Innovation is the lifeblood of any successful business. It allows companies to create new products, services, processes, and business models that meet customers’, competitors’, and markets’ changing needs and expectations. However, innovation is not easy. It requires time, resources, talent, and a culture that supports experimentation and learning. Moreover, innovation is not a one-size-fits-all solution. Different types of innovation have different levels of risk, reward, and impact. Therefore, companies must prioritize their innovation efforts according to their strategic goals, capabilities, and constraints.
One useful framework for prioritizing innovation is the Three Horizons Model, developed by McKinsey & Company. This model divides innovation into three categories based on the time horizon and the degree of uncertainty involved:
- Horizon 1: Core innovations that improve the company’s existing products, services, and processes. These innovations are relatively low-risk and low-reward, but they are essential for maintaining the current performance and competitiveness of the company.
- Horizon 2: Adjacent innovations that extend the existing products, services, and processes of the company to new markets, customers, or segments. These innovations are moderately risky and rewarding, but they can create new sources of growth and differentiation for the company.
- Horizon 3: Transformational innovations that create entirely new products, services, and processes that disrupt the existing markets or create new ones. These innovations are highly risky and rewarding, but they can also generate breakthrough value and competitive advantage for the company.
The Three Horizons Model suggests that companies should allocate their resources and attention across all three horizons in a balanced way. However, the exact proportion of each horizon may vary depending on the industry context, the company’s vision and mission, and the external opportunities and threats. For example, a company in a mature and stable industry may invest more in Horizon 1 to optimize its core business, while a company in a dynamic and emerging industry may invest more in Horizon 3 to explore new possibilities. A company may also adjust its innovation portfolio over time as its goals and circumstances change.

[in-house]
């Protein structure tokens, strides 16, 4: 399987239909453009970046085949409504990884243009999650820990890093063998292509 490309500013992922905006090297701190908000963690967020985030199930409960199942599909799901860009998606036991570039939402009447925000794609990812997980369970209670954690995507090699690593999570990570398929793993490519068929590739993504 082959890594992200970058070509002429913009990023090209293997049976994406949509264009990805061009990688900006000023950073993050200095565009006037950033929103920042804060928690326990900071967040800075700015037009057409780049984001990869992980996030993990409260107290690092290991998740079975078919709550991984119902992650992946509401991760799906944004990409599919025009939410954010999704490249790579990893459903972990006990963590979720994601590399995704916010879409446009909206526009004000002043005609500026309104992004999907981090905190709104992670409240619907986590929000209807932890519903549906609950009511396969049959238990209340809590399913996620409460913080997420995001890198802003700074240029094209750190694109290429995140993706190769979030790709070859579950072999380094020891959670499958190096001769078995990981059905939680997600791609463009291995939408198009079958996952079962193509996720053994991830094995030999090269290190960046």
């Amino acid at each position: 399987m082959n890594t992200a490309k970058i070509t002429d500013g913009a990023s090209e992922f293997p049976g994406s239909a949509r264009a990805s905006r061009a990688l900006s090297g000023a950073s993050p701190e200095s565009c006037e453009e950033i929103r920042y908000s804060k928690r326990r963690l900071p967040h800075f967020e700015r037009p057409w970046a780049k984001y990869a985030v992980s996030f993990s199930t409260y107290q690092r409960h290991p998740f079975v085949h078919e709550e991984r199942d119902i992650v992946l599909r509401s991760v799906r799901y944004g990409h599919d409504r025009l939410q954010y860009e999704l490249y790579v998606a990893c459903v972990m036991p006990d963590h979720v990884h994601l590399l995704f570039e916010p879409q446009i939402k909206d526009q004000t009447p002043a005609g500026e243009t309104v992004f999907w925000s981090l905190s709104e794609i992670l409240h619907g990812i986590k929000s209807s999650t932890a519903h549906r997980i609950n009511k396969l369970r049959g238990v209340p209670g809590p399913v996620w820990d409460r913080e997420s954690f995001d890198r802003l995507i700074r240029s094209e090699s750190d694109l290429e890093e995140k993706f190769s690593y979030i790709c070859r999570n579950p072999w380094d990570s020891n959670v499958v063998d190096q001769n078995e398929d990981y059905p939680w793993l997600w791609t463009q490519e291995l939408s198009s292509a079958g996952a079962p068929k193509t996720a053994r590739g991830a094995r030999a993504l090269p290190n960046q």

To prioritize their innovation efforts effectively, companies need to consider several factors:
- The alignment of innovation with the company’s strategy and values. Innovation should support the long-term vision and objectives of the company, as well as reflect its core values and culture.
- The potential impact of innovation on the company’s performance and competitiveness. Innovation should create value for the company’s stakeholders, such as customers, employees, shareholders, partners, and society.
- The feasibility of innovation in terms of resources and capabilities. Innovation should be realistic and achievable given the available time, money, talent, technology, and infrastructure.
- The balance of innovation across different types of risk and reward. Innovation should diversify the company’s portfolio of opportunities and challenges, leverage its strengths and mitigate its weaknesses.
Prioritizing innovation is not a one-time exercise. It is an ongoing process that requires constant monitoring and evaluation. Companies need to measure their innovation efforts’ outcomes and impacts using quantitative and qualitative indicators. They must also learn from their successes and failures and adapt their innovation strategies accordingly. By prioritizing their innovation efforts wisely, companies can enhance their creativity, agility, and resilience in a fast-changing world.